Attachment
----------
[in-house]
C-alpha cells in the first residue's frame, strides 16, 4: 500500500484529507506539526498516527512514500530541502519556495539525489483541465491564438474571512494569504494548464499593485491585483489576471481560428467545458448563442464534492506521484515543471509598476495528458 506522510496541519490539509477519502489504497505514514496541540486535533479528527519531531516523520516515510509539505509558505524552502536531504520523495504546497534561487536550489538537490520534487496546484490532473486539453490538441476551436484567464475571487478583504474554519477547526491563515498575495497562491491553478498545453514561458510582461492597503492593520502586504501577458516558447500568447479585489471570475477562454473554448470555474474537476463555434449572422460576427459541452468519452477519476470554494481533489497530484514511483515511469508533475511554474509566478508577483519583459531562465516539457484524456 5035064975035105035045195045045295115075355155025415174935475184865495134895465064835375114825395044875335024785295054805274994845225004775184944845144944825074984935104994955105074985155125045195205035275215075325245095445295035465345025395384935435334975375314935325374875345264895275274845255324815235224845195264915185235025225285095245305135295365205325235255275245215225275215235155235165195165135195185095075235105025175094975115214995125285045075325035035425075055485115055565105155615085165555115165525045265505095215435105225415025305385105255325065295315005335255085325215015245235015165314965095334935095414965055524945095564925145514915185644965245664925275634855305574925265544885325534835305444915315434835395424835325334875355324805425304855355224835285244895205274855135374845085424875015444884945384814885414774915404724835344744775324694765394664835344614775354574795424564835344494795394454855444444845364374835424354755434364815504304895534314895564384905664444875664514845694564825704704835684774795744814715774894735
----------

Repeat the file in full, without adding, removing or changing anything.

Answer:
[in-house]
C-alpha cells in the first residue's frame, strides 16, 4: 500500500484529507506539526498516527512514500530541502519556495539525489483541465491564438474571512494569504494548464499593485491585483489576471481560428467545458448563442464534492506521484515543471509598476495528458 506522510496541519490539509477519502489504497505514514496541540486535533479528527519531531516523520516515510509539505509558505524552502536531504520523495504546497534561487536550489538537490520534487496546484490532473486539453490538441476551436484567464475571487478583504474554519477547526491563515498575495497562491491553478498545453514561458510582461492597503492593520502586504501577458516558447500568447479585489471570475477562454473554448470555474474537476463555434449572422460576427459541452468519452477519476470554494481533489497530484514511483515511469508533475511554474509566478508577483519583459531562465516539457484524456 5035064975035105035045195045045295115075355155025415174935475184865495134895465064835375114825395044875335024785295054805274994845225004775184944845144944825074984935104994955105074985155125045195205035275215075325245095445295035465345025395384935435334975375314935325374875345264895275274845255324815235224845195264915185235025225285095245305135295365205325235255275245215225275215235155235165195165135195185095075235105025175094975115214995125285045075325035035425075055485115055565105155615085165555115165525045265505095215435105225415025305385105255325065295315005335255085325215015245235015165314965095334935095414965055524945095564925145514915185644965245664925275634855305574925265544885325534835305444915315434835395424835325334875355324805425304855355224835285244895205274855135374845085424875015444884945384814885414774915404724835344744775324694765394664835344614775354574795424564835344494795394454855444444845364374835424354755434364815504304895534314895564384905664444875664514845694564825704704835684774795744814715774894735